For a new group, we hit the ground running. Mr Greg Mulholland, Lib Dem MP on the PASC committee had shown an interest in seeing written evidence from our group in support of our verbal claims. We got straight to work and evidence files buzzed through our email accounts to eventually find their way into an annotated folder of collective complaint handling chaos. As Oliver Letwin had also shown an interest in the ‘huge potential mine of information on service delivery’ we prepared a file for him as well. I doubt that he expected to receive quite so much information quite so quickly because we didn’t hear a peep out of him. Both of these files were personally handed in by Pressure Group members at the next PASC meeting which was on the 10th December 2013 when the regional Ombudsmen gave evidence to PASC.
A number of us met up again a few days later for the annual scrutiny meeting of the Ombudsman, Dame Julie Mellor at PASC. Just like a panto, there was an element of audience participation as we nodded in agreement with tough questions from the committee and shook our heads in disbelief to the replies from the Dame. We stopped short of calling out ‘Oh no you didn’t’ but our body language spoke a thousand words. parliamentlive.tv
In order to achieve fresh reviews of our historic cases we needed to apply pressure directly to PHSO. However, improvements to the service as a whole required changes to legislation to remove the total discretion currently enjoyed by the Ombudsman and to deliver effective accountability. So in January 2014 we got ourselves organised to lobby parliament on the basis that only MPs can pass the legislation required to improve the Ombudsman service. We sent out a mailshot to all 650 MPs. Not an easy venture, downloading all those email addresses. We took a section of the alphabet each and coordinated our timing to send them out over the same two days. For all our efforts we got not a single response; such is the way with mail shots.
We then moved from scatter gun to sniper bullet and targeted individual MPs who looked as though they might be receptive to our cause. On the 5th February 2014, we received a reply from Michael Meacher MP who simply asked, ‘What can I do to help you?’ After many years of fruitless letter writing as individuals, the door to parliament had finally swung open. We asked if Mr Meacher could arrange a meeting for us with Mr Letwin as we still had no response to our file of submitted complaint evidence and we wanted to contribute to his inquiry into complaint handling. Mr Meacher, good as his word, promptly wrote Mr Letwin a letter to that effect.
In the meantime, through more persistent letter writing, one of our group had managed to secure a meeting with Dame Julie Mellor at Millbank tower for the 6th February. Although this meeting was primarily to discuss her case, she invited me to attend to represent the PHSO Pressure Group. I happily agreed. Individually, we had experienced nothing but a closed door from PHSO. No matter what we sent them they were ‘not hearing us’ so it was a great opportunity to ask them directly if they would review our historic cases. The reality is that these cases only became historic because of the neglect to deal with them effectively in the first place. Once our cases were closed we were all supposed to go away and lick our wounds, but some of us just kept coming back, year after year after year. (Will Powell, James Titcombe, Julie Bailey are notable examples – there are many other unsung heroes doing the same.)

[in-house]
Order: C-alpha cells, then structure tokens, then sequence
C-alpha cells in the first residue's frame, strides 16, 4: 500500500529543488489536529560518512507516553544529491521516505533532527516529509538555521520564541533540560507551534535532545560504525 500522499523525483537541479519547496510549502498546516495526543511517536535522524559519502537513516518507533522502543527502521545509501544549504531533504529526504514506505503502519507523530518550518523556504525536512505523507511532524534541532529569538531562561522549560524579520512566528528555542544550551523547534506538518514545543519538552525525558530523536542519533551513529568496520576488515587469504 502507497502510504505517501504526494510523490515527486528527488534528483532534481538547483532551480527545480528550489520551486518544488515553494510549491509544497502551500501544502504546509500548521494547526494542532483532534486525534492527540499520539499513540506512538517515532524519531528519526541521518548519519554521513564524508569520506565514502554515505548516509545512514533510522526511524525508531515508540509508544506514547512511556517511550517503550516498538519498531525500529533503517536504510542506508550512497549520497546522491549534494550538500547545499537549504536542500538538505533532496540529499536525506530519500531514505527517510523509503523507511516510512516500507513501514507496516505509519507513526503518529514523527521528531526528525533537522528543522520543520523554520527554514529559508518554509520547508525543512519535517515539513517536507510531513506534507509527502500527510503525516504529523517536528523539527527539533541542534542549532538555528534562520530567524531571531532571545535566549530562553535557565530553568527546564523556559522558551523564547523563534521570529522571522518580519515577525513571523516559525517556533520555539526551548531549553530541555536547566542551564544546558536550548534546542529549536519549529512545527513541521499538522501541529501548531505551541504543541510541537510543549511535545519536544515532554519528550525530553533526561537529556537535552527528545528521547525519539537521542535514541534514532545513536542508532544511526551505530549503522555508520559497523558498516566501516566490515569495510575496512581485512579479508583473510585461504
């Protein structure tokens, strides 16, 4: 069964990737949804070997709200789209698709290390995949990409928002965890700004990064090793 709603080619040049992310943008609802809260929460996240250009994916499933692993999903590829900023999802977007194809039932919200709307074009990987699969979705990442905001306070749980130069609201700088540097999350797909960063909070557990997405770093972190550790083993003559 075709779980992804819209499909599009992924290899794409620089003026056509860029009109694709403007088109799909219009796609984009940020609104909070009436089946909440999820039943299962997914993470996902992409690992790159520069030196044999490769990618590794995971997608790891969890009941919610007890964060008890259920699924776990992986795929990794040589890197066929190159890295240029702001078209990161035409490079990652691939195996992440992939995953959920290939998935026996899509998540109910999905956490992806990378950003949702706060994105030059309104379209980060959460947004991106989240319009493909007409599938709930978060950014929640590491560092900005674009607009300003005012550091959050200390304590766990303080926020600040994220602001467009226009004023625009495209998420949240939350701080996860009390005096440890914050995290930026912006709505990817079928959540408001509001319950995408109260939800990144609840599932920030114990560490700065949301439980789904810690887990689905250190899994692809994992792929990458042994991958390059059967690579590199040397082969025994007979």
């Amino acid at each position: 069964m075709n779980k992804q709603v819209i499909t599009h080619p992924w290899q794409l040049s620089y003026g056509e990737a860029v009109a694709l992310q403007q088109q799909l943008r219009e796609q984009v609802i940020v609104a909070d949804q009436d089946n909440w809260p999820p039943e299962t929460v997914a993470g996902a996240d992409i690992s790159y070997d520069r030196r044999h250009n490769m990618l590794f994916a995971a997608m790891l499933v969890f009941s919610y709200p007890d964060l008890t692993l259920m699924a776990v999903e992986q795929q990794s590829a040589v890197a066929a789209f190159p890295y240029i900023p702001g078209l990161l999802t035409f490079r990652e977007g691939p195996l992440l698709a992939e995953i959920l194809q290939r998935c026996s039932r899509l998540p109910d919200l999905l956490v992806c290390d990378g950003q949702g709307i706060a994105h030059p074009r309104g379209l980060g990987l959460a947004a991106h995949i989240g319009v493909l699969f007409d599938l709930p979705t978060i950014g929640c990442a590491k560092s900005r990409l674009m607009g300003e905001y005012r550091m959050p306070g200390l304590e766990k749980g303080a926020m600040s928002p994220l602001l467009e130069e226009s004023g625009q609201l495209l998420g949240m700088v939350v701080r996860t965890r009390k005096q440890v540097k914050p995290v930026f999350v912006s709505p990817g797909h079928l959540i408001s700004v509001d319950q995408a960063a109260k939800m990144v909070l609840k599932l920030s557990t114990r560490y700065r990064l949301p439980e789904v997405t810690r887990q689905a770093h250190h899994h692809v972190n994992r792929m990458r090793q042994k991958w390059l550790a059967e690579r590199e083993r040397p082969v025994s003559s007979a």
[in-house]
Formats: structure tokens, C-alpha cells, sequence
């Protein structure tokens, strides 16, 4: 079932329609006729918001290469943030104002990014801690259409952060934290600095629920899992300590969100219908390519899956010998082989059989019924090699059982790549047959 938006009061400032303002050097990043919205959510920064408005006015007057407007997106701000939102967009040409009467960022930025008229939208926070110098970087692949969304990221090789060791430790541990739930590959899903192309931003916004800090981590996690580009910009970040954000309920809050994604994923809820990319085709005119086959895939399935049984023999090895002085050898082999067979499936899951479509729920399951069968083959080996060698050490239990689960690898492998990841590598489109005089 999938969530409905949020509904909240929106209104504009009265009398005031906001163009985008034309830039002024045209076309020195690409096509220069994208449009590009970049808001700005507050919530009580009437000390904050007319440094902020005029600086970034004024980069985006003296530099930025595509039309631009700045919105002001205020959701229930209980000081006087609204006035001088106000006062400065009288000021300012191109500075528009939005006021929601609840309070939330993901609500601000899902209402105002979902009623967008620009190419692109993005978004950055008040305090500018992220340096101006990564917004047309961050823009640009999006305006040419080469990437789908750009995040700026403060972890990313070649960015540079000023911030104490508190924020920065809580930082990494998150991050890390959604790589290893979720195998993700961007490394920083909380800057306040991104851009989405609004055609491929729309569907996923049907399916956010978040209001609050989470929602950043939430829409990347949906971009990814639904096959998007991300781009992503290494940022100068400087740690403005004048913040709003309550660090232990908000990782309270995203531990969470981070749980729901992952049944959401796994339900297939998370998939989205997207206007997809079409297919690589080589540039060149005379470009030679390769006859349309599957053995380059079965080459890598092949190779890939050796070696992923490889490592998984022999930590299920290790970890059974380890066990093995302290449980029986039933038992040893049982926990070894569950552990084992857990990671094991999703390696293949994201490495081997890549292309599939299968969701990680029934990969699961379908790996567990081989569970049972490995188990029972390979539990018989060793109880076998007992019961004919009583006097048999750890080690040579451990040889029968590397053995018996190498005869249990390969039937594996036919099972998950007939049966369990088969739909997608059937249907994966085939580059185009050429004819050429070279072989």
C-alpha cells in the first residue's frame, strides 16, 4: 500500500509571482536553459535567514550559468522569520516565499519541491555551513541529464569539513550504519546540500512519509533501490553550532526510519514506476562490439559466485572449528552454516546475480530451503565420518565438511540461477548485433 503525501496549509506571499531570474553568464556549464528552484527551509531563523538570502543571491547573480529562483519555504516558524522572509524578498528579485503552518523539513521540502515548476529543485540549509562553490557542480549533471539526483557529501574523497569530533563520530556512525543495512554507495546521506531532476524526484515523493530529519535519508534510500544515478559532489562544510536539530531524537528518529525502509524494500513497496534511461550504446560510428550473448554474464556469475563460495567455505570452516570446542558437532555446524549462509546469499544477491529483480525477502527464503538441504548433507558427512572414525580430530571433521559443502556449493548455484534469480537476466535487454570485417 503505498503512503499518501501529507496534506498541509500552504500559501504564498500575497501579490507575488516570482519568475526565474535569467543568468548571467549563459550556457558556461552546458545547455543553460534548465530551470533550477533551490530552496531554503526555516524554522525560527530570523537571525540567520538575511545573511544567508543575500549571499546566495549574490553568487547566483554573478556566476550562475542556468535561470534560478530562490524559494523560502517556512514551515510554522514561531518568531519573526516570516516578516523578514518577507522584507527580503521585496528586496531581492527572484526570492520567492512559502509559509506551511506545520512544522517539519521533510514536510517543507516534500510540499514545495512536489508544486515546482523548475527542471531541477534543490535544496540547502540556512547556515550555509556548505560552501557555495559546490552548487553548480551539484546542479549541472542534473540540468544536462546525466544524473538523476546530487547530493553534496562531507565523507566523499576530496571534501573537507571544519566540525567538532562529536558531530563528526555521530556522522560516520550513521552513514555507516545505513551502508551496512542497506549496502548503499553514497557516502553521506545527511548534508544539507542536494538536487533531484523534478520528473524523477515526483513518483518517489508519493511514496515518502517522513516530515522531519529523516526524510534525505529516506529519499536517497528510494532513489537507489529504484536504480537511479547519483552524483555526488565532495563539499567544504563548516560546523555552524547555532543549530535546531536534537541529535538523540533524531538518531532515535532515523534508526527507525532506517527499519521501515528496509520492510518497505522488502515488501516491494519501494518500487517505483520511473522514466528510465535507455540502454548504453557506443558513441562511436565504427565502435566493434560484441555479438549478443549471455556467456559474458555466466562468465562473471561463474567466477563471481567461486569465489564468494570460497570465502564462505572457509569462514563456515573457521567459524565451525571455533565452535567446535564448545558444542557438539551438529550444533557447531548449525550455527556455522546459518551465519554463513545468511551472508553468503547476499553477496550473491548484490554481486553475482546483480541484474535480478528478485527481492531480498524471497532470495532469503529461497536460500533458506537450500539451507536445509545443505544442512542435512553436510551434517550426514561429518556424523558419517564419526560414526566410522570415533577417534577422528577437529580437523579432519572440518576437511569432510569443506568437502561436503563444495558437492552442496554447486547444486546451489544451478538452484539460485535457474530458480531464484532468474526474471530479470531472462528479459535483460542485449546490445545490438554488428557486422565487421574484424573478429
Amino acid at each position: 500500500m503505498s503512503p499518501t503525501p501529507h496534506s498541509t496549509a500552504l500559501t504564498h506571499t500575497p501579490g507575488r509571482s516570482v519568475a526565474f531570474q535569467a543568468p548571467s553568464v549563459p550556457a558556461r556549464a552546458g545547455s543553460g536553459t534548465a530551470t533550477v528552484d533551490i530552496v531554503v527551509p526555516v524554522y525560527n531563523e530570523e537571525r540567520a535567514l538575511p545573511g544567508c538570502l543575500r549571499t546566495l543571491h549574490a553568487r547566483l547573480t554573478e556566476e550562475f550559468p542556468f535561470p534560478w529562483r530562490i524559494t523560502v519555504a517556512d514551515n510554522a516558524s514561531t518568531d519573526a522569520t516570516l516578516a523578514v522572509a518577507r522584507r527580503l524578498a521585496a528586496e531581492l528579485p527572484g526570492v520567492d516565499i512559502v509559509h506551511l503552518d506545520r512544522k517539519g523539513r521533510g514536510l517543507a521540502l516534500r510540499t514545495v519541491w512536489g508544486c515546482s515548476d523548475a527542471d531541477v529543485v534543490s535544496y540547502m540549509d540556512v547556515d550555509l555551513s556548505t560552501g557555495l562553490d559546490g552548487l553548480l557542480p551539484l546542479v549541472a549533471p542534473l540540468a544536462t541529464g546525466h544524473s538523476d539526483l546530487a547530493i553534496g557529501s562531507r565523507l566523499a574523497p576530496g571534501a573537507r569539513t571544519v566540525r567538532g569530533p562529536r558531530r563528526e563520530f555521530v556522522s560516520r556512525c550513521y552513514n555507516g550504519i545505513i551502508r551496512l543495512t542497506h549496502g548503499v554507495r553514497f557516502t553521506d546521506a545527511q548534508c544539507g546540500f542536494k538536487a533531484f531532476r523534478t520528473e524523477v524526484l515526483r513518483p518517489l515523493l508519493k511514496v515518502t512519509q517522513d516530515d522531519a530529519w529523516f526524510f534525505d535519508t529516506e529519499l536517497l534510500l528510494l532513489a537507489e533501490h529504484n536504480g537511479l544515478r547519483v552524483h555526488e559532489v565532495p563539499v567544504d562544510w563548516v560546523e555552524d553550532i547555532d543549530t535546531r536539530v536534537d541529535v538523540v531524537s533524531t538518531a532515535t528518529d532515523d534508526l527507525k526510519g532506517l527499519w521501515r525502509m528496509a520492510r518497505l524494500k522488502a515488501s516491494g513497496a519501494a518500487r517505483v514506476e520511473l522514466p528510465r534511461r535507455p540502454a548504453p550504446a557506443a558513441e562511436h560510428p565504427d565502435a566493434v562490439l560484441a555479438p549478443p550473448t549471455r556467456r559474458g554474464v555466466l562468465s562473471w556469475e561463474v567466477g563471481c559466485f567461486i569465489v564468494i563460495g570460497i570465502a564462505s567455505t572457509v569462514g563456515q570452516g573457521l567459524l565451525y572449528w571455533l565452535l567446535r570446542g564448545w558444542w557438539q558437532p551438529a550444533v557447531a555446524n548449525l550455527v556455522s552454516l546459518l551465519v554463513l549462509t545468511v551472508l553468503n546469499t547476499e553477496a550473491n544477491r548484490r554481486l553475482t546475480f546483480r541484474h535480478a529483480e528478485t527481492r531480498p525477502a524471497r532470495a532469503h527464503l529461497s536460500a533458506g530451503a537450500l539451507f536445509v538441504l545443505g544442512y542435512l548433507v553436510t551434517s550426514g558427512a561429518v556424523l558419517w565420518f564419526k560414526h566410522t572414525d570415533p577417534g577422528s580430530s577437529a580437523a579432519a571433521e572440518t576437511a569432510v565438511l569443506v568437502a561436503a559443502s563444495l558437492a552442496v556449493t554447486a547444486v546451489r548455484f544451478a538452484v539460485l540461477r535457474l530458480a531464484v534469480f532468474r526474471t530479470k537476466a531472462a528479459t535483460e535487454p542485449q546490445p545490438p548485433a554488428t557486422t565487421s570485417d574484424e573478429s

At the meeting in Millbank Tower, I found the atmosphere to be cold and defensive. The staff sat on one side of the table and we sat on the other. Between us was an impenetrable wall of defensiveness. This was bolstered by graphs, data and statistics which were used by Dame Julie to prove that all the problems were in the past, things were different now and that PHSO would quell all complaints with their new business initiative, ‘ More impact for more people’, which promised to investigate far more cases in the future. There was plenty of jam for tomorrow, but on the issue of historic cases, a line was firmly drawn in the sand by Ms Mellor who stated that PHSO simply didn’t have the resources to look into historic cases. The physical door may have been opened, but the psychological one was still firmly shut. We had been listened to, but not heard.
At this meeting, I requested a seminar for members of the Pressure Group, in the style of the ‘listening events’ put on by CQC following the scandals of Mid. Staffordshire and Morecambe Bay. Our request was to be considered, but I didn’t hold out much hope as I left their office that day. Surprisingly, a short time after we were informed that PHSO agreed to hold a listening event and a date of 10th April was initially made.
It was at the AvMA conference on 20th March that we first heard the name, Robert Gordon. Mr Gordon was writing a report concerning complaint handling and the Ombudsman landscape. I circled his name on my crib sheet at the time, but we were unable to locate any direct contact details for him, so no immediate follow-up.
Then in April 2014, we had another Westminster breakthrough when Rosie Cooper MP agreed to meet with us in the House of Commons.